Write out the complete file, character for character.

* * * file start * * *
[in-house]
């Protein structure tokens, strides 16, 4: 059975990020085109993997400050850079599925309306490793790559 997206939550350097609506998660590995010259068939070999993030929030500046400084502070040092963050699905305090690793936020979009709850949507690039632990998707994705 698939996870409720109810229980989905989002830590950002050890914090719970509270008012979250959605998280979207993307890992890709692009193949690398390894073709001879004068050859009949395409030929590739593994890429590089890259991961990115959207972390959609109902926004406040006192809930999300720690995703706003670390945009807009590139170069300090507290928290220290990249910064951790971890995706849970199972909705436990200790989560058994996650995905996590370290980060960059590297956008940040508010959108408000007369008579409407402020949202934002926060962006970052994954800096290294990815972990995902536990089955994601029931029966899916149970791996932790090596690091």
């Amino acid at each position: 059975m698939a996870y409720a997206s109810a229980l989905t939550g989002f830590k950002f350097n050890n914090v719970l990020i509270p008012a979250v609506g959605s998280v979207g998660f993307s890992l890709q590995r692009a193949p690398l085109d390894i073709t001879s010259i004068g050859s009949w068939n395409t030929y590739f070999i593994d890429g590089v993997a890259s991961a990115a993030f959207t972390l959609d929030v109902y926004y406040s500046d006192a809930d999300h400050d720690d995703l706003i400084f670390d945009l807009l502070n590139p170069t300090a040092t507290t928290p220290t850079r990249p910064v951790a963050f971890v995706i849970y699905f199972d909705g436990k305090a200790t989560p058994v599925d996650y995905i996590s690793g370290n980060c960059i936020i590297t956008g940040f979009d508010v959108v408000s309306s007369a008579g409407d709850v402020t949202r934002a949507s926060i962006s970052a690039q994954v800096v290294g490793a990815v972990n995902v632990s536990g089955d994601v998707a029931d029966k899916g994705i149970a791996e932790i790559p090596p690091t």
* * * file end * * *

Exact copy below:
[in-house]
């Protein structure tokens, strides 16, 4: 059975990020085109993997400050850079599925309306490793790559 997206939550350097609506998660590995010259068939070999993030929030500046400084502070040092963050699905305090690793936020979009709850949507690039632990998707994705 698939996870409720109810229980989905989002830590950002050890914090719970509270008012979250959605998280979207993307890992890709692009193949690398390894073709001879004068050859009949395409030929590739593994890429590089890259991961990115959207972390959609109902926004406040006192809930999300720690995703706003670390945009807009590139170069300090507290928290220290990249910064951790971890995706849970199972909705436990200790989560058994996650995905996590370290980060960059590297956008940040508010959108408000007369008579409407402020949202934002926060962006970052994954800096290294990815972990995902536990089955994601029931029966899916149970791996932790090596690091």
């Amino acid at each position: 059975m698939a996870y409720a997206s109810a229980l989905t939550g989002f830590k950002f350097n050890n914090v719970l990020i509270p008012a979250v609506g959605s998280v979207g998660f993307s890992l890709q590995r692009a193949p690398l085109d390894i073709t001879s010259i004068g050859s009949w068939n395409t030929y590739f070999i593994d890429g590089v993997a890259s991961a990115a993030f959207t972390l959609d929030v109902y926004y406040s500046d006192a809930d999300h400050d720690d995703l706003i400084f670390d945009l807009l502070n590139p170069t300090a040092t507290t928290p220290t850079r990249p910064v951790a963050f971890v995706i849970y699905f199972d909705g436990k305090a200790t989560p058994v599925d996650y995905i996590s690793g370290n980060c960059i936020i590297t956008g940040f979009d508010v959108v408000s309306s007369a008579g409407d709850v402020t949202r934002a949507s926060i962006s970052a690039q994954v800096v290294g490793a990815v972990n995902v632990s536990g089955d994601v998707a029931d029966k899916g994705i149970a791996e932790i790559p090596p690091t």